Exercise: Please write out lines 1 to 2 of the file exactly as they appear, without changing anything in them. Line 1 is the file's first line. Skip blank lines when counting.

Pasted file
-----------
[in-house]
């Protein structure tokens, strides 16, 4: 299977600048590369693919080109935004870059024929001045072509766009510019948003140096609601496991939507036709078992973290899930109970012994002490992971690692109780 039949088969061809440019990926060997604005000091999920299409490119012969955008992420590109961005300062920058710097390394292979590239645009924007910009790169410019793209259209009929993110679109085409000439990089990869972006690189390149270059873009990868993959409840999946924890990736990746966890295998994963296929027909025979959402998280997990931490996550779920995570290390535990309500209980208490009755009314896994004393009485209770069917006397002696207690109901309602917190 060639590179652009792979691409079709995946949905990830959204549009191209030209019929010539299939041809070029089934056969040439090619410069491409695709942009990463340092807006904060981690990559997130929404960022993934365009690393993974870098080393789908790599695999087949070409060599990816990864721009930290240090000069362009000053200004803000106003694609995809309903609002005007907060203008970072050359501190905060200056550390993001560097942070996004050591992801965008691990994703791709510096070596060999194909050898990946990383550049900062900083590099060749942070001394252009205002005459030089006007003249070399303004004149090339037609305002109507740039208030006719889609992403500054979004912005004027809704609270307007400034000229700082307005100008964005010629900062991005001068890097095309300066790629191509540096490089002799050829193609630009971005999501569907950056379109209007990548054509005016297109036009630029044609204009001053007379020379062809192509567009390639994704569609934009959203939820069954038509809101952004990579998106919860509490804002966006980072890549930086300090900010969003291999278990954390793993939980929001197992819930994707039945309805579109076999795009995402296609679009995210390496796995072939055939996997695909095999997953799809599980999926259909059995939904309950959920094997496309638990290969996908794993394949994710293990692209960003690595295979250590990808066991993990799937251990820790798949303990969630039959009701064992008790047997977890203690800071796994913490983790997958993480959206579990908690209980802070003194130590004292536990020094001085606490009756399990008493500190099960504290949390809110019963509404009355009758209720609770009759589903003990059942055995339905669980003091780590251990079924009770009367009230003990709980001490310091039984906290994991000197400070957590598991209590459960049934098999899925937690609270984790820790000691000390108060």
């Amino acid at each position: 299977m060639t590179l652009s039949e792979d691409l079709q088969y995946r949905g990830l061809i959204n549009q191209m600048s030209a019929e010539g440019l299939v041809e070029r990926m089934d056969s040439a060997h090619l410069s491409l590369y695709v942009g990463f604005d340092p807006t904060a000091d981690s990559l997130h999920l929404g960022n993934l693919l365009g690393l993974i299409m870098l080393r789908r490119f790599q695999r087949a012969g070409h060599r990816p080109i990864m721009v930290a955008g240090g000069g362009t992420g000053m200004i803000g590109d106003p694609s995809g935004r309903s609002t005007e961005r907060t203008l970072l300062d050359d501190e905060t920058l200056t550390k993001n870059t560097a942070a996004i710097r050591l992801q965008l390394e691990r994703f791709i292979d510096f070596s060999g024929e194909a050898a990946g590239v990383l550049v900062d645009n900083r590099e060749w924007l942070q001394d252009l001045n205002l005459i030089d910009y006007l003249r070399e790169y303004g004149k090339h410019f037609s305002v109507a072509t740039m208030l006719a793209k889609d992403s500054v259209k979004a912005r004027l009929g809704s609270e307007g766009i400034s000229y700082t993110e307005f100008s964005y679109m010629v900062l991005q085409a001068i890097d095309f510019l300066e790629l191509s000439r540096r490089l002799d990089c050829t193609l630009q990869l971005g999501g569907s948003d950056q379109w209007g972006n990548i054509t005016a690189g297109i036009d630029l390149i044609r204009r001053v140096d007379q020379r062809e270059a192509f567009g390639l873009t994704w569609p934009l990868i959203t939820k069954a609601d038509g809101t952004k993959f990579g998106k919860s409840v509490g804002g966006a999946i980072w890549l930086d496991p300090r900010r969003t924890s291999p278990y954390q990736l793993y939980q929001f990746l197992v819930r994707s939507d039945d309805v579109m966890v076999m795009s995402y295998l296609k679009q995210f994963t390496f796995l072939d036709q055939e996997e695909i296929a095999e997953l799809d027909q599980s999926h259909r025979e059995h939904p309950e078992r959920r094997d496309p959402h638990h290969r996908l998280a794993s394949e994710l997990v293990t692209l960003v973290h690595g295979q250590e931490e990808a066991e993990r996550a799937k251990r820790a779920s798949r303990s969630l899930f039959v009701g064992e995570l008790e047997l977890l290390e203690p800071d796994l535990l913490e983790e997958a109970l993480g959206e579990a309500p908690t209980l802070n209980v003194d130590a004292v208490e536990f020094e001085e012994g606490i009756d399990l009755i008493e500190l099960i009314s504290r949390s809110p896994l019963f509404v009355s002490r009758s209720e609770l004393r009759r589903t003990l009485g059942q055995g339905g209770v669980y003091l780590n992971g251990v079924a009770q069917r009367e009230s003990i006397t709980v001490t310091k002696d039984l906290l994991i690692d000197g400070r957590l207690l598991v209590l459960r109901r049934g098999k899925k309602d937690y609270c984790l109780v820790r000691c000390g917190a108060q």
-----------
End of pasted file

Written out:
[in-house]
């Protein structure tokens, strides 16, 4: 299977600048590369693919080109935004870059024929001045072509766009510019948003140096609601496991939507036709078992973290899930109970012994002490992971690692109780 039949088969061809440019990926060997604005000091999920299409490119012969955008992420590109961005300062920058710097390394292979590239645009924007910009790169410019793209259209009929993110679109085409000439990089990869972006690189390149270059873009990868993959409840999946924890990736990746966890295998994963296929027909025979959402998280997990931490996550779920995570290390535990309500209980208490009755009314896994004393009485209770069917006397002696207690109901309602917190 060639590179652009792979691409079709995946949905990830959204549009191209030209019929010539299939041809070029089934056969040439090619410069491409695709942009990463340092807006904060981690990559997130929404960022993934365009690393993974870098080393789908790599695999087949070409060599990816990864721009930290240090000069362009000053200004803000106003694609995809309903609002005007907060203008970072050359501190905060200056550390993001560097942070996004050591992801965008691990994703791709510096070596060999194909050898990946990383550049900062900083590099060749942070001394252009205002005459030089006007003249070399303004004149090339037609305002109507740039208030006719889609992403500054979004912005004027809704609270307007400034000229700082307005100008964005010629900062991005001068890097095309300066790629191509540096490089002799050829193609630009971005999501569907950056379109209007990548054509005016297109036009630029044609204009001053007379020379062809192509567009390639994704569609934009959203939820069954038509809101952004990579998106919860509490804002966006980072890549930086300090900010969003291999278990954390793993939980929001197992819930994707039945309805579109076999795009995402296609679009995210390496796995072939055939996997695909095999997953799809599980999926259909059995939904309950959920094997496309638990290969996908794993394949994710293990692209960003690595295979250590990808066991993990799937251990820790798949303990969630039959009701064992008790047997977890203690800071796994913490983790997958993480959206579990908690209980802070003194130590004292536990020094001085606490009756399990008493500190099960504290949390809110019963509404009355009758209720609770009759589903003990059942055995339905669980003091780590251990079924009770009367009230003990709980001490310091039984906290994991000197400070957590598991209590459960049934098999899925937690609270984790820790000691000390108060």